djackson 22568 (3/14/2016)
Is anyone here worried about windows 10 spying on you? It sends stuff to microsoft even after you turn off all the spy options.
I use my linux computers mostly and windows computer is there only for the rare software that I cannot run on linux.
People don't understand the level of spying going on. Examples of political sites visited are interesting, although I disagree that the government doesn't care about that. Didn't anyone notice the so-called Attorney General we have stated they are considering charging people with a crime just because they don't agree with the global warming BS? Do you really think the people in power aren't tracking who is pro-Trump or pro-Sanders?
Further, EVERYTHING on your PC is shared with MS, who in turn provides it to any fed who asks. Why do I want my bank account information, my passwords, et cetera, in the hands of the feds or MS?
People need to wake up and smell the violation of the constitution!
One last point, those who like to say they have nothing to hide, please email me your bank routing numbers and passwords. You have nothing to hide, right?
Little bit tinfoil, isn't it? First, *how* can MS share everything on your hard drive? Ever thought about how much bandwidth that would take? Second, it's easy to turn off most of the telemetry when you install 10. Just make sure to do a custom install when it asks. Or change the settings afterward. You can google how.
Third, if you're REALLY paranoid just block all MS IP addresses that receive telemetry on your firewall. You can easily google those addresses.
Personally, I have no trouble with 10, there's been a few hiccups early on but they fixed those, and all the upgrades I've done (online from home and from a retail copy at home (Vista machine, cough), and a dozen at work, both 32-bit and 64-bit) have all gone swimmingly. Nary a glitch in the lot.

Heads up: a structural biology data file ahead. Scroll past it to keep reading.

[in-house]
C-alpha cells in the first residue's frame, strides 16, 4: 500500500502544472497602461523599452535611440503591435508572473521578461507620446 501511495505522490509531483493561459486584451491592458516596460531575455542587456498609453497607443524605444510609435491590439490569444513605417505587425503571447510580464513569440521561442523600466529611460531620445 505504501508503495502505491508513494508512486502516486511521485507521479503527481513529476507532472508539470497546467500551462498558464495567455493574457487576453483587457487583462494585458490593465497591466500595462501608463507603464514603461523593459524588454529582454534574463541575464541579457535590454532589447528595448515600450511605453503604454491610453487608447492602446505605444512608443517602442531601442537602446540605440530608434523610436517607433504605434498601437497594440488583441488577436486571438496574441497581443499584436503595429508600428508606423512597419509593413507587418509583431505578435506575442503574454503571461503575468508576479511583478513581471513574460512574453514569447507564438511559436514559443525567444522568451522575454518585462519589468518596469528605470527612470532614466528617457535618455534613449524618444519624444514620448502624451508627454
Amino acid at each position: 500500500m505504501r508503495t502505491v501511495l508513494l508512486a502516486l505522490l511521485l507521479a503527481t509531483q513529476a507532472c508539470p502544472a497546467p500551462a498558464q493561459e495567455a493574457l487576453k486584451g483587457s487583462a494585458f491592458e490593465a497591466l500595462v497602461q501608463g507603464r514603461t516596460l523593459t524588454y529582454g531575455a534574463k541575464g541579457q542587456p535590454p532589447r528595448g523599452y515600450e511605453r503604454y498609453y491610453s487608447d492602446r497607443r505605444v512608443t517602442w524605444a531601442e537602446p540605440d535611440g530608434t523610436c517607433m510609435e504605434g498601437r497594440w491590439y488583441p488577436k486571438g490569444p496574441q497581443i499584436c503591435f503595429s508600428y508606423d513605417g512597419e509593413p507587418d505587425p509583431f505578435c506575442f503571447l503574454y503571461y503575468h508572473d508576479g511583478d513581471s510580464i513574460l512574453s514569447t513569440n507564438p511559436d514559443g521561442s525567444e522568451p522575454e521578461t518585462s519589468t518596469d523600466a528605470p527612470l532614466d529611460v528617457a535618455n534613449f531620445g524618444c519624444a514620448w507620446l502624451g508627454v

I like 10. Much better than 8.1, which admittedly ran quickly and smoothly on an array of old hardware. (But that interface, blech).
This article isn't a Win 10 horror story, it's a backup horror story. 😛 I learned my lesson back in the CP/M days when I formatted my drive A: (a whopping 5MB!)--which I didn't realize was on the SAME DRIVE as my 5MB drive B: backup partition. Oops! (laughing)
Just because I am paranoid doesn't mean people aren't out to get me. 🙂
Seriously, there are plenty of articles from experts, not just me, where they did everything you said and found W10 was STILL phoning home.
Second, read the license agreement where it states you agree to share your data. All of it.
Third, to me, a story that starts off telling how an upgrade to W10 destroyed someone's data isn't a backup story, it is a W10 sucks story. Now I understand that I am reading it in a way that may not have been the author's intent. However my ability to "read between the lines" so to speak, is what has made me successful. Sure I could focus on the loss of data, but I prefer to do root cause analysis. In this case, the root cause of the failure was $h11ty MS software.
How would everyone respond if we upgraded SQL Server and it deleted all of your data? Why should I NEED to go to a backup just because I upgraded a product that is supposed to handle that?
Lastly, we can't gauge W10 by a standard like "experts can just block the IP addresses" because by definition, most people aren't experts. W10 is just the first step down a slippery slope. Why are we taking that step instead of finding another path?